Two days after, the former Edo State governor made a u-turn. The retracing of steps, sources said, may have been instigated by some powerful forces, who felt expediency should take precedent over law or logic, in the APC led-Federal Government. Without any explanation, Odigie-Oyegun transferred the governorship ticket to Yahaya Bello, the aspirant who came second at the original primary with only two votes. His name was sent to the Independent National Electoral Commission (INEC) secretariat, Abuja in a hurry. Faleke’s name was also forwarded to the electoral agency as Bello’s running mate. The National Secretary, Mai Mala Buni, was directed to communicate the new decision to Faleke. The running mate said that he was not consulted. When he inquired from the chairman after the secretary had conveyed the new decision to him, Odigie-Oyegun confirmed it without explaining the reason behind it to Faleke.

Party sources said that at a time the party was expected to stand firm, courage failed its leadership. Owing to the NEC’s vulnerability, fresh crises were unleashed on the troubled Kogi chapter. According to the sources, ethno-religious dimension, which the APC promised to suppress during its campaigns ahead of the last general elections, was played up. The dummy was sold to the party that, since Muslims are in the majority in Kogi State, it is not ripe for a Christian governor. Therefore, another factor that worked in favour of Bello was religion.The option of bringing Audu’s son, Mohammed, to the driver’s seat was not considered, since it would have amounted to the introduction of patrimonial approach to power. It was considered a weak option, more so when Mohammed was ready to become Faleke’s deputy, if he had become the flag bearer.

There are many puzzles: Can Odigie-Oyegun avert a crisis in Kogi APC, judging by the party’s latest decision which has led to a floodgate of litigations? How can the party justify the rejection of Faleke and preference for Bello, who had gone back to private life after losing the ticket to Audu? Does the chairman have the mandate of the National Executive Council (NEC) to take these crucial decisions? What is the collective position of the party leadership? Is the NEC being teleguided?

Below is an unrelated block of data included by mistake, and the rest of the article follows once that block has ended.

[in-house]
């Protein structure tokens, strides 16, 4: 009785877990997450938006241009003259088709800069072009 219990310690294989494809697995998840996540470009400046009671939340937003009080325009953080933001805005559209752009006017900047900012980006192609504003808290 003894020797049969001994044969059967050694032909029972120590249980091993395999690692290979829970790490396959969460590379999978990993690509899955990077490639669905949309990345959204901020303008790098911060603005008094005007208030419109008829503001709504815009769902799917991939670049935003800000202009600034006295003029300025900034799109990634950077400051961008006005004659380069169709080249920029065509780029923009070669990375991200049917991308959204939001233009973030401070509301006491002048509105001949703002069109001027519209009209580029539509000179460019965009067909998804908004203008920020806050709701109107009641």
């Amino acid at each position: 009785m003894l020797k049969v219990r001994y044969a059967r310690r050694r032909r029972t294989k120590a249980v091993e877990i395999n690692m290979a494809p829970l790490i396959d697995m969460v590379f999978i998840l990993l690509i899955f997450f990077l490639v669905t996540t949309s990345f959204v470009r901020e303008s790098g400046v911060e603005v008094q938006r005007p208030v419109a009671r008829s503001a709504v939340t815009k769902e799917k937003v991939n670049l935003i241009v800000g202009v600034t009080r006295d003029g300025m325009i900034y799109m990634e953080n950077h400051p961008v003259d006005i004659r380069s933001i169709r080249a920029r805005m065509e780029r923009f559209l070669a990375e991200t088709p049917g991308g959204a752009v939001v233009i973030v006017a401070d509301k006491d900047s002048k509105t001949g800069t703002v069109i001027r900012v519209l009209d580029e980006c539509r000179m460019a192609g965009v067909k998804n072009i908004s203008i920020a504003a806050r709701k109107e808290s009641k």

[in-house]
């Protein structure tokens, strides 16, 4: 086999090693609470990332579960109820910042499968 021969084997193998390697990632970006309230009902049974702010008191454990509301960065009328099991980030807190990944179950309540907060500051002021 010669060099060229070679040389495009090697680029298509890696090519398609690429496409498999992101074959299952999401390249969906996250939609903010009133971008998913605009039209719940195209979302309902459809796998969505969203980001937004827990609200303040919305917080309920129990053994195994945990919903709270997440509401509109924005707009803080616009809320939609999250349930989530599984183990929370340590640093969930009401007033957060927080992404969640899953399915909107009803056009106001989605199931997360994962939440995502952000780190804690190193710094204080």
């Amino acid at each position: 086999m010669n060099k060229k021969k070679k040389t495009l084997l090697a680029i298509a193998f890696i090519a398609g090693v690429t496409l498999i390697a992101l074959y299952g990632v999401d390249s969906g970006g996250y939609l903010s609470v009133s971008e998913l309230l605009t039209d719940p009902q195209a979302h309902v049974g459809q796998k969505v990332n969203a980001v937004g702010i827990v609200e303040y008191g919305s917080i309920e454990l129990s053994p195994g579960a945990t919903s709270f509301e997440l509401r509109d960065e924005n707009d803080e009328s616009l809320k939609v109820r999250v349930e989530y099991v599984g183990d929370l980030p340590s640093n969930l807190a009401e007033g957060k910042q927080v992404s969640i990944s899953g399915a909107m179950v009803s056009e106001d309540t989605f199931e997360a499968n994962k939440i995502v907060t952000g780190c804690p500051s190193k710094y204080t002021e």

Buni is the APC National Secretary. He is conversant with Faleke’s valid address. But, for him, written correspondence should be ruled out because the urgent matter required speed. Thus, the National Secretary called the running mate on phone and conveyed the message to him about the party’s decision on the Kogi imbroglio. ‘Your name has been forwarded to the INEC as the running mate to the new governorship candidate, Bello,’ he was said to have informed Faleke on phone. Faleke was not invited to the APC National Secretariat for any consultative meeting.

The turn of events contrasted sharply with Buni’s initial promise of fair play. Reacting to the death of Audu and myriad of opinions by stakeholders on the two divides, the secretary had said that the ruling party will thread the path of the rule of law.

At what stage did it occur to the electoral agency to declare the Kogi election inconclusive? Was the decision made after the news that Audu had passed on? What constitutes an inconclusive poll? Is the supplementary election necessary? These are questions waiting for answers.

The INEC did a good job in Kogi. Audu was set for victory at the so-called inconclusive poll. At the close of the election, he was leading Governor Idris Wada of the Peoples Democratic Party (PDP) with over 41,000 votes. However, INEC claimed that the exercise was cancelled in some units due to security threats. Although there are 49,000 registered voters in the outstanding 91 polling units, only about 25,000 voters actually have Permanent Voter Cards (PVCs).

Foreign observers and domestic monitors adjudged the election as free and fair. In some units, polling staff and materials were late, but voters were patient. The poll was not marred by arson, snatching of ballot boxes and violence, which were the bane of the electoral system. Kogi State Resident Electoral Commissioner (REC) Halilu Pai said the agency was guided by past experience, adding that the mistakes of the past were avoided. Giving the INEC a pass mark, the Transition Monitoring Group (TMG), in its interim report, said that the agency lived up to expectation. “At 92 per cent of polling units, Quick Count observers reported that accreditation started at 9 am. At 94 per cent of polling units, there was security presence,” it added.